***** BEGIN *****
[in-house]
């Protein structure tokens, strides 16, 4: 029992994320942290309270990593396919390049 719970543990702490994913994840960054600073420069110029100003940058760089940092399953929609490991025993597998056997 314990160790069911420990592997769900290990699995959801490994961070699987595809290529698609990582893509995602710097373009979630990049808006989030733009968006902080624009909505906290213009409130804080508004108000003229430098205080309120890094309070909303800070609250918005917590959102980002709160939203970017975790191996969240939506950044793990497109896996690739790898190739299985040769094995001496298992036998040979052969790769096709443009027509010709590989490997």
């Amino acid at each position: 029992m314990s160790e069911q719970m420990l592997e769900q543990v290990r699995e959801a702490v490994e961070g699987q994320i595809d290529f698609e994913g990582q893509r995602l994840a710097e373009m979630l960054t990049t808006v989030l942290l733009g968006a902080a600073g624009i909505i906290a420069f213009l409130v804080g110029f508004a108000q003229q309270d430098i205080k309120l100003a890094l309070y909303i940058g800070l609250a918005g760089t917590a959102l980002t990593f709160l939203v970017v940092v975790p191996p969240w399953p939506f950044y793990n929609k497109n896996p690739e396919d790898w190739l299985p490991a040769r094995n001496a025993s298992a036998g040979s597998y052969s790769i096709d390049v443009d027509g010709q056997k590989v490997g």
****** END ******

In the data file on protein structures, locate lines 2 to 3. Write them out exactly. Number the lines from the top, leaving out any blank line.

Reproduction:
């Protein structure tokens, strides 16, 4: 029992994320942290309270990593396919390049 719970543990702490994913994840960054600073420069110029100003940058760089940092399953929609490991025993597998056997 314990160790069911420990592997769900290990699995959801490994961070699987595809290529698609990582893509995602710097373009979630990049808006989030733009968006902080624009909505906290213009409130804080508004108000003229430098205080309120890094309070909303800070609250918005917590959102980002709160939203970017975790191996969240939506950044793990497109896996690739790898190739299985040769094995001496298992036998040979052969790769096709443009027509010709590989490997």
């Amino acid at each position: 029992m314990s160790e069911q719970m420990l592997e769900q543990v290990r699995e959801a702490v490994e961070g699987q994320i595809d290529f698609e994913g990582q893509r995602l994840a710097e373009m979630l960054t990049t808006v989030l942290l733009g968006a902080a600073g624009i909505i906290a420069f213009l409130v804080g110029f508004a108000q003229q309270d430098i205080k309120l100003a890094l309070y909303i940058g800070l609250a918005g760089t917590a959102l980002t990593f709160l939203v970017v940092v975790p191996p969240w399953p939506f950044y793990n929609k497109n896996p690739e396919d790898w190739l299985p490991a040769r094995n001496a025993s298992a036998g040979s597998y052969s790769i096709d390049v443009d027509g010709q056997k590989v490997g």